Teleporters and tricorders were cool, but the thing he Solipsist really envied the crew of the original Starship Enterprise and all its subsequent iterations was the replicator. You want a New York Strip? A corn dog? Peanut-butter and jelly flavored panda cutlets? Just speak into the callbox, wait a moment while some lights flash, and, Blammo! there you have it.
The world is getting closer to the day of the replicator.
(Digression: You thought the Solipsist was kidding about the cereal and Star Trek thing? Ha!)
Scientists are working tirelessly to make meatless meat. No, this is not about soyburgers or tofurkey, bastardized versions of perfectly good food: If vegetarianism is so good, how come vegetarians are always trying to entice recruits by assuring them that veggies can be made to taste "just like meat"? You know what tastes just like meat? Meat!
Anyway, no, this is about the attempt on the part of bioengineers to create meat from stem cells--meat without the cow, if you will. It seems reasonable, if you think about it. If stem cells can be tailor-made to produce spare kidneys and pancreaseseses (?)--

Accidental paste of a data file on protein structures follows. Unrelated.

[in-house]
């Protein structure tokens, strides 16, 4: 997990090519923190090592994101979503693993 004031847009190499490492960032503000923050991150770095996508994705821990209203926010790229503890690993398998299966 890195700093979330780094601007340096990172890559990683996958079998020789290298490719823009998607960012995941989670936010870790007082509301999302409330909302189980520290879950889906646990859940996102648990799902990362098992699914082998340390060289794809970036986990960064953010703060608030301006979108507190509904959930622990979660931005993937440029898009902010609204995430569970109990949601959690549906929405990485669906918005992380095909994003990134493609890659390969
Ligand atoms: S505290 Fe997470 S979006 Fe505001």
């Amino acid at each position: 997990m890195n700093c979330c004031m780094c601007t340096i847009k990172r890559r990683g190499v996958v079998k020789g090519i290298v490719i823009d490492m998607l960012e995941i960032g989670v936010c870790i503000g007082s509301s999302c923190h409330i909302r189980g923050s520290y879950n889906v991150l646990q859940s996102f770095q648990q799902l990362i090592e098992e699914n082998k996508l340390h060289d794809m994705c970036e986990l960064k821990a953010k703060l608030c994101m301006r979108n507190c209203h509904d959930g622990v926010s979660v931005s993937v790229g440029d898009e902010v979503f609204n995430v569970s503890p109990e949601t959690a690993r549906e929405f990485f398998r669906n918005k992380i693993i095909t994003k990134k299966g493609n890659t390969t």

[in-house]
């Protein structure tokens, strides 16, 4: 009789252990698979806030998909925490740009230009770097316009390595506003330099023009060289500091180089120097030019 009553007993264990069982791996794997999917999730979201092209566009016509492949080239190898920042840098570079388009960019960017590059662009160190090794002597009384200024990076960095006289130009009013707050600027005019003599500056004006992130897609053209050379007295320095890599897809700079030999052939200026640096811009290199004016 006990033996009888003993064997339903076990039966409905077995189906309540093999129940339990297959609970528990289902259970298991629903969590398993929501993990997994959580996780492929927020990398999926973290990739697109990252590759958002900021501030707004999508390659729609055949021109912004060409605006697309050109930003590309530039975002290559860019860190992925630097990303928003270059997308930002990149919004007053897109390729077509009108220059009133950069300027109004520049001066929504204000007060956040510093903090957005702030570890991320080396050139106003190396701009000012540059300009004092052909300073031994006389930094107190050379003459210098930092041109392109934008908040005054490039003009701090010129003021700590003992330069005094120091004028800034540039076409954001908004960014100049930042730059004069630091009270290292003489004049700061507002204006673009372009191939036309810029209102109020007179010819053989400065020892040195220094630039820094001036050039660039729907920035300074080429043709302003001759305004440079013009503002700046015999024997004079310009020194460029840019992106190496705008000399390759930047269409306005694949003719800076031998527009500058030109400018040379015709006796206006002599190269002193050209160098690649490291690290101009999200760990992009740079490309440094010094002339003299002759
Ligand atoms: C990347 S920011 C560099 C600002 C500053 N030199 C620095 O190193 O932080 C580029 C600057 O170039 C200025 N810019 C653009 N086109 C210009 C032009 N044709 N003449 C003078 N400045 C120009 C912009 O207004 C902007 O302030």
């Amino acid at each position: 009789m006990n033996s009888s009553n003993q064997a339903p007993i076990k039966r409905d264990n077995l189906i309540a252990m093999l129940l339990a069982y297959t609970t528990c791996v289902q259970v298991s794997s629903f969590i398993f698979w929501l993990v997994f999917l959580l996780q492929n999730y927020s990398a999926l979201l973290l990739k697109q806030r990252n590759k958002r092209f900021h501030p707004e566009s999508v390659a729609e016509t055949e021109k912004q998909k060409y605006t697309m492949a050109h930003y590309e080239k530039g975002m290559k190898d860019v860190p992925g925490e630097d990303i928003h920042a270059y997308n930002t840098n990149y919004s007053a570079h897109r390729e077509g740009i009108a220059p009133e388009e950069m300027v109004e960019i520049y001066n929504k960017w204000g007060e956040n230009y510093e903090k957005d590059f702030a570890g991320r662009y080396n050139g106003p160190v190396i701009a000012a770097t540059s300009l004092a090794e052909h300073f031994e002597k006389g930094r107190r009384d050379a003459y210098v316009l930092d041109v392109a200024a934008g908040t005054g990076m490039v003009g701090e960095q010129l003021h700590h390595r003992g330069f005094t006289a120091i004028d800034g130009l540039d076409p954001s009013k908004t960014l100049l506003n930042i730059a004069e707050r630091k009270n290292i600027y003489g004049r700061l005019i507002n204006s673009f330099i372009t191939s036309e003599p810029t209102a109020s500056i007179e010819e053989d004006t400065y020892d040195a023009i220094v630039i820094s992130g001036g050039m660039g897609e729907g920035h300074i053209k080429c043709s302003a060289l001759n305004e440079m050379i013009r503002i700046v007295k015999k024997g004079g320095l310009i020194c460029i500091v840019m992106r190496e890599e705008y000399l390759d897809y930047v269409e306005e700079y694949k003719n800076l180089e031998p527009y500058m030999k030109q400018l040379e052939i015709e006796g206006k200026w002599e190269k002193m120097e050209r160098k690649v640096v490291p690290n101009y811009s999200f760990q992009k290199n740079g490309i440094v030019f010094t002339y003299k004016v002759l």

(Digression: "Mmmmm. . . spare kidneys and pancreaseseses. . . .")
--then why not use them to create tasty treats for the starving masses? After all, meat is just cellular matter, too, right? This could work.
What's the catch? Well, there is the "ick" factor: For one thing, when the stem-cell mixture is cultivated, it basically has a semi-liquid consistency: Think warm, meat-flavored jello. So in order to get the meat to an acceptable physical consistency, the "medium" has to be "exercised," much the way that real meat acquires its texture through the physical exertion of the animals from which it comes. Since you can't really put jello on a treadmill, what the lab workers do is "stretch" the "muscle" by subjecting it to shaking and electrical shocks. So instead of warm, meat-flavored jello, you're talking about warm, meat-flavored jello that has been battered and electrified.
More important, though, the Solipsist is concerned about genetic diversity or the lack thereof. How do we know we're getting cells from the tastiest of cows? Are people going around licking cattle to see which ones would make the best donors for our future food chain? And if not, why not? The food of the future is coming at us fast, people. So, the next time you're at a petting zoo, sprinkle some salt on the attractions, and give 'em a little nibble. When you find one you like, surreptitiously draw some blood and smuggle it out to your nearest DNA sequencing facility.
Your taste buds will thank the Solipsist.